Will you be conducting formal interviews, or casual, off-the-cuff conversations? If they are formal, inform your subjects, and ask them how they want to be credited: first name or initials only, full name, nickname? You should be respectful of those you interview, not exploitive (which can backfire on you). If you use someone’s information and quotes in your text, acknowledge them in the bibliography and/or footnotes, or directly before or after the quote.

If you are casually speaking to people and getting bits and pieces, mostly for inspiration, think carefully about how much will be integrated into your text. Especially for fiction writers, your portrayals can reflect interviews or informal chit-chat, but think carefully about how you want to balance truth and fiction.

For formal interviews, create a list of questions. Be ready to compose additional questions on the spot. How do you want to record the answers: video or audio taping, written responses? If you feel awkward about this, conduct a practice interview with a family member or friend.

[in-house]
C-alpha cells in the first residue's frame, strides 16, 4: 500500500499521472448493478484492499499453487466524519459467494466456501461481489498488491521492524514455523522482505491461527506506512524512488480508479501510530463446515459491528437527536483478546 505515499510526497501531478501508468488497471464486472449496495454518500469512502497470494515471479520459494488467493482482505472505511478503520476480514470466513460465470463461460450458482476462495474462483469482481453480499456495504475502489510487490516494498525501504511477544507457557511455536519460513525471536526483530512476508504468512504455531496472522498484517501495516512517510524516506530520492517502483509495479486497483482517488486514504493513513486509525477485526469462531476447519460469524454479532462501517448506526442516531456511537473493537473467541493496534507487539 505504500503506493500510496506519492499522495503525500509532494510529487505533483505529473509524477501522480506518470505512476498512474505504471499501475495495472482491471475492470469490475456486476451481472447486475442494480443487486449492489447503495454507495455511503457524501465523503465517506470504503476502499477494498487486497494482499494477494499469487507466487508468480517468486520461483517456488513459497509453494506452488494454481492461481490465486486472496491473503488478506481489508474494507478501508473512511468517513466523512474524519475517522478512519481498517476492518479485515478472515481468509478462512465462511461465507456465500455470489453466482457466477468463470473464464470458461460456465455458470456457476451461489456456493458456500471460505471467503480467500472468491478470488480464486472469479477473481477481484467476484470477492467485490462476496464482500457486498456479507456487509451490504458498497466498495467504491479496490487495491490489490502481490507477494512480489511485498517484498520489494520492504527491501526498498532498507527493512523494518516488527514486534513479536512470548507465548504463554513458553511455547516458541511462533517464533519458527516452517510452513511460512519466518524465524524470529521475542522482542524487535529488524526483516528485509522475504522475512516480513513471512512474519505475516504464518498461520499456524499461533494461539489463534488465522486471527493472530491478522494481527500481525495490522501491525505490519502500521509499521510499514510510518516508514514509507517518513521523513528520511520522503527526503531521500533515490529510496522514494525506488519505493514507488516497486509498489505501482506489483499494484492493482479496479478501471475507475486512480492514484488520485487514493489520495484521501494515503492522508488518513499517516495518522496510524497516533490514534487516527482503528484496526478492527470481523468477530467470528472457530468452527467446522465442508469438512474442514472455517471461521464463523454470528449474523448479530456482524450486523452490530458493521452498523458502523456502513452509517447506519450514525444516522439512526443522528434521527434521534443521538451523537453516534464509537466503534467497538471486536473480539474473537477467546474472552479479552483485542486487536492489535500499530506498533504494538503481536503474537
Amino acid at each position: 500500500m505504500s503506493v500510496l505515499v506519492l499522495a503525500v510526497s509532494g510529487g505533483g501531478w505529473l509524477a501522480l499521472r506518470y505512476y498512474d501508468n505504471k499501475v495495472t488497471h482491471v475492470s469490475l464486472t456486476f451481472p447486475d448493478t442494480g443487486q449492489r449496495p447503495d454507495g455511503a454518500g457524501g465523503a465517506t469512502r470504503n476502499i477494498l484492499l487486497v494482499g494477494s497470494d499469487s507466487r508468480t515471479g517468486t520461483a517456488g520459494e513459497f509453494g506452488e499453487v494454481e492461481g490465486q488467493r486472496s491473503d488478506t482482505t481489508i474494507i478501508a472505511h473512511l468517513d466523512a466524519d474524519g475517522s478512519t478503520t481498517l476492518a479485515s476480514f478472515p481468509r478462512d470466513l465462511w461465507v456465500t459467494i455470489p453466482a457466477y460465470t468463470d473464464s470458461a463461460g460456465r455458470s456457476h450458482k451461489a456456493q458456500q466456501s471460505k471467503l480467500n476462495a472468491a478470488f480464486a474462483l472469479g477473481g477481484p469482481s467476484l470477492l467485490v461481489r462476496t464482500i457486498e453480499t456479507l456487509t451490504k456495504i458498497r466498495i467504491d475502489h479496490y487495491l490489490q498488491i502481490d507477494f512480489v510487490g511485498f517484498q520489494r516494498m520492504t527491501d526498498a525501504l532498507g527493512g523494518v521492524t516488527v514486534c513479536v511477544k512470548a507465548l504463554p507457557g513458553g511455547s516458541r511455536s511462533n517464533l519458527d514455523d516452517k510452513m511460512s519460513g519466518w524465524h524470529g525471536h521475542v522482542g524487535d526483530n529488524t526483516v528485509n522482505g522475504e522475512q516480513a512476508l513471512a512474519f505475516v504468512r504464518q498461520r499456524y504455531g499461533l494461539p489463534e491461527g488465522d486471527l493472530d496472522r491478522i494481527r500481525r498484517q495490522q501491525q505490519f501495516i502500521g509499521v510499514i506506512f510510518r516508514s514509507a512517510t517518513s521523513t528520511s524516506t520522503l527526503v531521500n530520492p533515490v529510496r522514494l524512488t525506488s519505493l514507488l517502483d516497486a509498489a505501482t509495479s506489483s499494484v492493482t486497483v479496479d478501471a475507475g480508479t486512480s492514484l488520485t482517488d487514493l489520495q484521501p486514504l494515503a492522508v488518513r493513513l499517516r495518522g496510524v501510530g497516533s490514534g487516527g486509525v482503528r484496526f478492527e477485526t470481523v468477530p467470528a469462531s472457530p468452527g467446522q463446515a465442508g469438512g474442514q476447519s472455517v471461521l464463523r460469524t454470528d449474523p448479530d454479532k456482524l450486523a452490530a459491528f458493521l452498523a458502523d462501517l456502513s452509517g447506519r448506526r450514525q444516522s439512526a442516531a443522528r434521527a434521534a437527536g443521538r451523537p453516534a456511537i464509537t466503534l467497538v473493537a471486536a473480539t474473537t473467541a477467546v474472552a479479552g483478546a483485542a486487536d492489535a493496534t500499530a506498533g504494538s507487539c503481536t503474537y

You may pull together a list of typical questions for your subjects, along the lines of “What do you do, how did you react to X, describe what you remember about Z?” You should also have a few unusual questions, that will elicit humorous or less guarded replies. If you do this, be careful not to ask something too offensive, or take the pulse of the interview as you go along. You can always write down a question and then omit it, if you get the sense that it’s a no-no.

Writers conduct research, oftentimes extensive, for their books and articles. Interviews are a rich source of information, although at times they can contain inaccuracies. But overall they are valuable and can provide excellent material for your nonfiction, fiction, poetry or playwriting projects.

Bio: Ellen Levitt is a writer and teacher, and a lifelong resident of Brooklyn, New York. She is the author of The Lost Synagogues of Brooklyn, The Lost Synagogues of the Bronx and Queens, and The Lost Synagogues of Manhattan (www.avotaynu.com) and Walking Manhattan (www.wildernesspress.com) . She has also written many freelance articles and essays for online and in-print publications.